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Peter Whelan: poacher turned gamekeeper?

18 Nov 2022

News Story

It's always a joy to see former SCO players return to the fold. In Peter Whelan, we have a former SCO Principal Bassoon turned conductor: besides founding Ensemble Marsyas in 2011, he has since become Artistic Director of the Irish Baroque Orchestra. At the time of writing, he is making his conducting debut with Gluck's Orfeo ed Euridice at San Francisco Opera before returning to Scotland to lead the SCO for concerts in Dumfries, Edinburgh and Glasgow.

Welcome back, Peter! What are your abiding memories of playing with the SCO?

It's always great coming back to my musical family of 10 years and making music with old friends again. I have great memories of our time working with Mackerras and tours across Europe and Asia. I'm especially fond of the work we did with the SCO Wind Soloists.

How has your relationship with the Orchestra changed between being Principal Bassoon and returning as a conductor?

As one SCO violinist described it last time I was in, the danger is appearing as poacher turned gamekeeper! But so far the transition feels as natural as it can be.

Peter Whelan joins Felix Yaniewicz's direct descendent Josie Dixon to give an insight into this remarkable figure in Scottish music

Felix Yaniewicz, the focus of your concerts, remains a little-known figure. Is there anything about him which particularly took you by surprise?

I wasn't aware that the Edinburgh International Festival was in fact the second Edinburgh Festival - that Yaniewicz was the first to get the ball rolling in the 19th century.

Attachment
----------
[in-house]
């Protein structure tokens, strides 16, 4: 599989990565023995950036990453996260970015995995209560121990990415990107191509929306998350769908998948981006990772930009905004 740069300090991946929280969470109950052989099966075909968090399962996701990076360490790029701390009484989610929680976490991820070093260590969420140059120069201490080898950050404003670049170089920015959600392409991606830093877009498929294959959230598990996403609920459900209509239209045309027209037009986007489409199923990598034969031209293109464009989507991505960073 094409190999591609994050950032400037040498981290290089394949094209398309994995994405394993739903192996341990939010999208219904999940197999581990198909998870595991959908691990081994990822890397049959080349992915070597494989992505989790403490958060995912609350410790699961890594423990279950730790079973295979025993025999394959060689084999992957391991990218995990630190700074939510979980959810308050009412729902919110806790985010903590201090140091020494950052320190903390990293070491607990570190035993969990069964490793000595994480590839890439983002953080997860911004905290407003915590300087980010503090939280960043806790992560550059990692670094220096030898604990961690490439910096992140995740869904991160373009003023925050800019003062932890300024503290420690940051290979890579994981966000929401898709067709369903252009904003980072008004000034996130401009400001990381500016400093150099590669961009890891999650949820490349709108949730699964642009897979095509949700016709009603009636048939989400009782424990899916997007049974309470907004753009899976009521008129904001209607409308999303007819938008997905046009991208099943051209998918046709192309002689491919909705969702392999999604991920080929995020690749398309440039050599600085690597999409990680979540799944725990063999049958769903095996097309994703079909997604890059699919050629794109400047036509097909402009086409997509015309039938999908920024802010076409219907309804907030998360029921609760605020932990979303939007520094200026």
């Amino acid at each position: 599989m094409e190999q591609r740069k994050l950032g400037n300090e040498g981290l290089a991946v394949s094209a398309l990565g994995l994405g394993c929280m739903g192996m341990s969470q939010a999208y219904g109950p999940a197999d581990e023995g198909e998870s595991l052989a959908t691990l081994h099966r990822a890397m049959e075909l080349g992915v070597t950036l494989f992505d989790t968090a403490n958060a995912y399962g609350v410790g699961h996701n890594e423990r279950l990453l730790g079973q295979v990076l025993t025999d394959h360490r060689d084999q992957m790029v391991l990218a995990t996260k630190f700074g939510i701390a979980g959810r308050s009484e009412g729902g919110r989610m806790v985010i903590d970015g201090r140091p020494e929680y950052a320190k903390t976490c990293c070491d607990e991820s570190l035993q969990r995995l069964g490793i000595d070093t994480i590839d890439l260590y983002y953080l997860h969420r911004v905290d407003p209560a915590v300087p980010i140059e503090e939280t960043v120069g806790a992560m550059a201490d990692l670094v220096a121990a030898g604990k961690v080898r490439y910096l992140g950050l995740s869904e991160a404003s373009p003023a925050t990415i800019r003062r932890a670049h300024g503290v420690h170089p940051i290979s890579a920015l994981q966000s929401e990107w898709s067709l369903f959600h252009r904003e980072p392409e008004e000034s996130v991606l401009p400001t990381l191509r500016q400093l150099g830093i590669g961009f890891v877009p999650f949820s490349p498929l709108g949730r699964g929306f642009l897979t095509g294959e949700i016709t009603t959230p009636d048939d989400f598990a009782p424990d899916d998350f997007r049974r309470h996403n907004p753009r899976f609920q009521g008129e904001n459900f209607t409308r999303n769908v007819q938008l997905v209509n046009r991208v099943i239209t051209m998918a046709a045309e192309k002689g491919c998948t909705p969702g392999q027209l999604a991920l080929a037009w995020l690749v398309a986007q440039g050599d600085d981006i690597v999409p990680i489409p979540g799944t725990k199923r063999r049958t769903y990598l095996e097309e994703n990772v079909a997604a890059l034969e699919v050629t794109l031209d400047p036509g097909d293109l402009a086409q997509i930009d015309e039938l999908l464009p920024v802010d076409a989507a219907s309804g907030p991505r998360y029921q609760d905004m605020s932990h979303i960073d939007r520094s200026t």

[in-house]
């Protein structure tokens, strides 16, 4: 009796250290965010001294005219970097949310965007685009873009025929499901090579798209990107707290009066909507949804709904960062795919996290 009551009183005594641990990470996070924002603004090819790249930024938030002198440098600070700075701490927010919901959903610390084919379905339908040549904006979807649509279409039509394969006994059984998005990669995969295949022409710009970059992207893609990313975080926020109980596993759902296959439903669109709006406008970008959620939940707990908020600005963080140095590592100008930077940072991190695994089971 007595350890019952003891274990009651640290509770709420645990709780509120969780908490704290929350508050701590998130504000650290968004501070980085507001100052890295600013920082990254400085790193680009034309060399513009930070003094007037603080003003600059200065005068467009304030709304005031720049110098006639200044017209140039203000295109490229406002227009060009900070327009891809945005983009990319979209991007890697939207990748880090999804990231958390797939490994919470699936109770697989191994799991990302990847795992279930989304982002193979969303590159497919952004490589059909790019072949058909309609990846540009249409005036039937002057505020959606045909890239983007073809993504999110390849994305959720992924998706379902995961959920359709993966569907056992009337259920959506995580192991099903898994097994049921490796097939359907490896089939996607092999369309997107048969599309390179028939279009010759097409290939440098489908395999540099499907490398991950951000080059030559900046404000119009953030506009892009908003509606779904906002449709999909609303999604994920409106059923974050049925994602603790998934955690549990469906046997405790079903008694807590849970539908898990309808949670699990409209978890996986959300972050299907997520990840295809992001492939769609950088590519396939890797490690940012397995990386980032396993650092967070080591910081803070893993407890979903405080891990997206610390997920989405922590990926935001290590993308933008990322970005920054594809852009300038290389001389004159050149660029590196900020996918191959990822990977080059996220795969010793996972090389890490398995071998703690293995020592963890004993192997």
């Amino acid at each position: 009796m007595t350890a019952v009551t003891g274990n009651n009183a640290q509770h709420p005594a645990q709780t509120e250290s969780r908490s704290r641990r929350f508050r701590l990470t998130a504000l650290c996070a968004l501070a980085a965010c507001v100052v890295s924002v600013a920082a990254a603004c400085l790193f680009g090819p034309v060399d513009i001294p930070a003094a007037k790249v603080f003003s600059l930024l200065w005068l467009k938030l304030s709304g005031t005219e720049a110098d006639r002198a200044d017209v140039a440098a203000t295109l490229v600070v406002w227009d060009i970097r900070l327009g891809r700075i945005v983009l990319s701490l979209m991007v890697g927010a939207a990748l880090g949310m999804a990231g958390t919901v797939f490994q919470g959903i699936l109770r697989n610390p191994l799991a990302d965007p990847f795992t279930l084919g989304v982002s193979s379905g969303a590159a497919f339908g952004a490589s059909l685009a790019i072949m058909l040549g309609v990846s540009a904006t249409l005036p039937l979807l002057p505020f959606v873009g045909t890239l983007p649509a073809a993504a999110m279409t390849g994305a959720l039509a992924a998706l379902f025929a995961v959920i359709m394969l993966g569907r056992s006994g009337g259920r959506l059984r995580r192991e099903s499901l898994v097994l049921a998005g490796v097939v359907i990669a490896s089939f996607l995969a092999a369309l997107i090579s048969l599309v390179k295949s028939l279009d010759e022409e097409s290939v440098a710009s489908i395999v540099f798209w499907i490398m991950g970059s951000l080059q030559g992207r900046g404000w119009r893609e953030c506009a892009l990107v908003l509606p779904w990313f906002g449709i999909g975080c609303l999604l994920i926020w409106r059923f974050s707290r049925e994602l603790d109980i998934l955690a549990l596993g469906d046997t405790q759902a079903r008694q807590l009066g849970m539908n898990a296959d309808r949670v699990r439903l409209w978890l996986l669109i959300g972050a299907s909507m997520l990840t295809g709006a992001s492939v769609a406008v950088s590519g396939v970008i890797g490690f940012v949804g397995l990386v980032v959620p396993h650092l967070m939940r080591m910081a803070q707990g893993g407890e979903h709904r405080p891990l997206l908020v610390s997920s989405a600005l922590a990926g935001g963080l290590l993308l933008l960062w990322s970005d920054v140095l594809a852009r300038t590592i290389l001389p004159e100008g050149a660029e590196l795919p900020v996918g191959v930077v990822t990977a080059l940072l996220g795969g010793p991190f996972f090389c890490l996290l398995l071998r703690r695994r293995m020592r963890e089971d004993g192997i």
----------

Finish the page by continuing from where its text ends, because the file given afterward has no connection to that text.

Contemporary repertoire and new commissions are part and parcel of music festivals today. Was that also the case back in 1815 and if so, what would Yaniewicz’s audiences have considered a bit avant-garde?

Yaniewicz was the first of a generation of entrepreneurs musicians no longer solely reliant on a patron to earn their crust. As such his concert programming had to have a wide appeal in order to get bums on seats. Yaniewicz's concertos are used primarily as a vehicle for the composer to dazzle his audience with his sophistication and virtuosity as a violinist. Yaniewicz was likely the first to introduce Beethoven symphonies to Scottish audiences - Beethoven 6 must have felt very avant-garde to Scottish audiences!

You must have come across a wealth of little-known pieces in your research over the years. Are there any gems you wish you had the opportunity to perform more frequently?

I feel very fortunate to have found a very enthusiastic and curious audience for many of the works I have dug up so far, especially in Scotland. And the world of Spotify means that listenership can now easily reach across the globe. I love the works of Rameau and his French contemporaries which have never found a firm footing on English-speaking concert platforms.

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